Four Ways to Use Case Studies in Your Training Sessions

four ways to use case studies in your training sessions


There are many ways to engage training participants so that they can get the most out of their training experience. One way to do this is to rely on previous experience, history, and discoveries to guide your training exercises. Case studies, which refer to different documents, stories, or examples of how people have done things before you, can offer you a great deal of insight and learning opportunity to present in your training sessions. Case studies range in size and shape and can be found across all industries. So no matter what you are teaching, there’s a case study out there that could help you get your point across. Here are four ways to use case studies in your training sessions to inform learning, create interest, and promote engagement.


Write a Different Outcome

After reading a case study together or independently, you can have your participants write a different ending to the case study. For example, if you read a story about a woman who improved her communication skills after attending a workshop (just like the one your students might be in), have them write what would happen if she didn’t attend the workshop. Have them write what would happen if she was engaged/not engaged. Ask them to consider what is going on in the woman’s life that might impact her ability to communicate appropriately or efficiently during the time of training. Writing a different outcome prompts participants to consider the whole story and not just the parts that are presented to them.


Ask Questions

Have participants read the case study independently and interview each other about their thoughts, feelings, ideas, concerns, etc. related to the case study. Having participants question what they think they know related to the case study will encourage them to reflect on what they read, and consider how the information might impact their own lives. You can also have participants draft questions they would like answered related to the case study. If they could interview the author, what would they ask? Why?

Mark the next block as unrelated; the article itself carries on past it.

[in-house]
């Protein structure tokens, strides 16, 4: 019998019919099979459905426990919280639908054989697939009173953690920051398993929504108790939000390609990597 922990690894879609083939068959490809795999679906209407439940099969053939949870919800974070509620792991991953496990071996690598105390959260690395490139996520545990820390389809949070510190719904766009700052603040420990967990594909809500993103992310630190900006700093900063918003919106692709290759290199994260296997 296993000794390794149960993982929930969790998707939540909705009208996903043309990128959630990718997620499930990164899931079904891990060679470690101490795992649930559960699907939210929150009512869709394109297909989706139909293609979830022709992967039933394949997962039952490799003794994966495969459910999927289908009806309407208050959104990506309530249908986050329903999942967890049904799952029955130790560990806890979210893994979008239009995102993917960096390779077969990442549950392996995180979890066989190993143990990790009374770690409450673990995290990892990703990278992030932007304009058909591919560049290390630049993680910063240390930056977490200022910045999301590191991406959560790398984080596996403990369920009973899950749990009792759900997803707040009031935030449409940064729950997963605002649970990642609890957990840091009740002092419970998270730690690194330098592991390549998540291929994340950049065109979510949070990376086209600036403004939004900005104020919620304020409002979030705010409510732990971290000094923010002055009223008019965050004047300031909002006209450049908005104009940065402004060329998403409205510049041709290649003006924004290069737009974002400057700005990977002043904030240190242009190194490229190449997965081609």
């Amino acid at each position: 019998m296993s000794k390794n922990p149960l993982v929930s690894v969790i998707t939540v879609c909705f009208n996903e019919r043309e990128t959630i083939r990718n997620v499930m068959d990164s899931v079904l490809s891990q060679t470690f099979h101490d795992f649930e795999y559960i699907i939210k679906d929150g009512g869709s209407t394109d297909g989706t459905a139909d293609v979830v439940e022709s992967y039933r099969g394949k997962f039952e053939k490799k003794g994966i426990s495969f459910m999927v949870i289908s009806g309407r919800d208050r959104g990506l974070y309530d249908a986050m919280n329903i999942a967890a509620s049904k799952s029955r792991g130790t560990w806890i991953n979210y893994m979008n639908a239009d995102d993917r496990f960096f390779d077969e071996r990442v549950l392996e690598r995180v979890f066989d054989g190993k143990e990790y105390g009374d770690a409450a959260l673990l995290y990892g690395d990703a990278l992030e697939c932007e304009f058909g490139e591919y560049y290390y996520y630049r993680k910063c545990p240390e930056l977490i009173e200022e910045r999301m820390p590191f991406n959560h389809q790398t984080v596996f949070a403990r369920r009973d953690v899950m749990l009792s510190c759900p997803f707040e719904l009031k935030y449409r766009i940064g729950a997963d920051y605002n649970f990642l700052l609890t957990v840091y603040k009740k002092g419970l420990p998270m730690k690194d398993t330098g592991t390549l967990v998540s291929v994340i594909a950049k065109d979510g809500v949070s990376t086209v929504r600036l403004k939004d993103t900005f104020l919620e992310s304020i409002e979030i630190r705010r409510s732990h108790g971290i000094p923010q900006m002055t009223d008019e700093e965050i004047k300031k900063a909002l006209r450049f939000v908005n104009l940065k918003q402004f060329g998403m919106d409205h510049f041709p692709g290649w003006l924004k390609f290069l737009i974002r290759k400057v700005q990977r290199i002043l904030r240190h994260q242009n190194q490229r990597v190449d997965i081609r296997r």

Create a Visual Representation of the Case Study

If you are studying a case in which a man lost his job because of tardiness, ask your participants to draw pictures of what that looks like, how it might have felt to the man, how his absence might impact the company he worked for and more. Asking people to draw or cut pictures out of a magazine to represent words allows them to consider more than just what they have been told. Finding visual ways to describe a story is an exercise as old as time, and we often forget how powerful images can be to teach a lesson or tell a story.


Have Students Write a Case Study

Have participants write a case study of their own. They can write about something that happened in their lives. This will usually be related to work or their business. Ask them to write details about a specific incident or event. Ask them to share the case study with a fellow student and have them interview each other about their incidents as a way to open a dialogue about the topic at hand.

Case studies are an excellent teaching and learning tool. Having your students create and engage with their case studies, as well as using a variety of relevant case studies that you provide, can encourage learning on a deeper level. Give them a try during your next training session!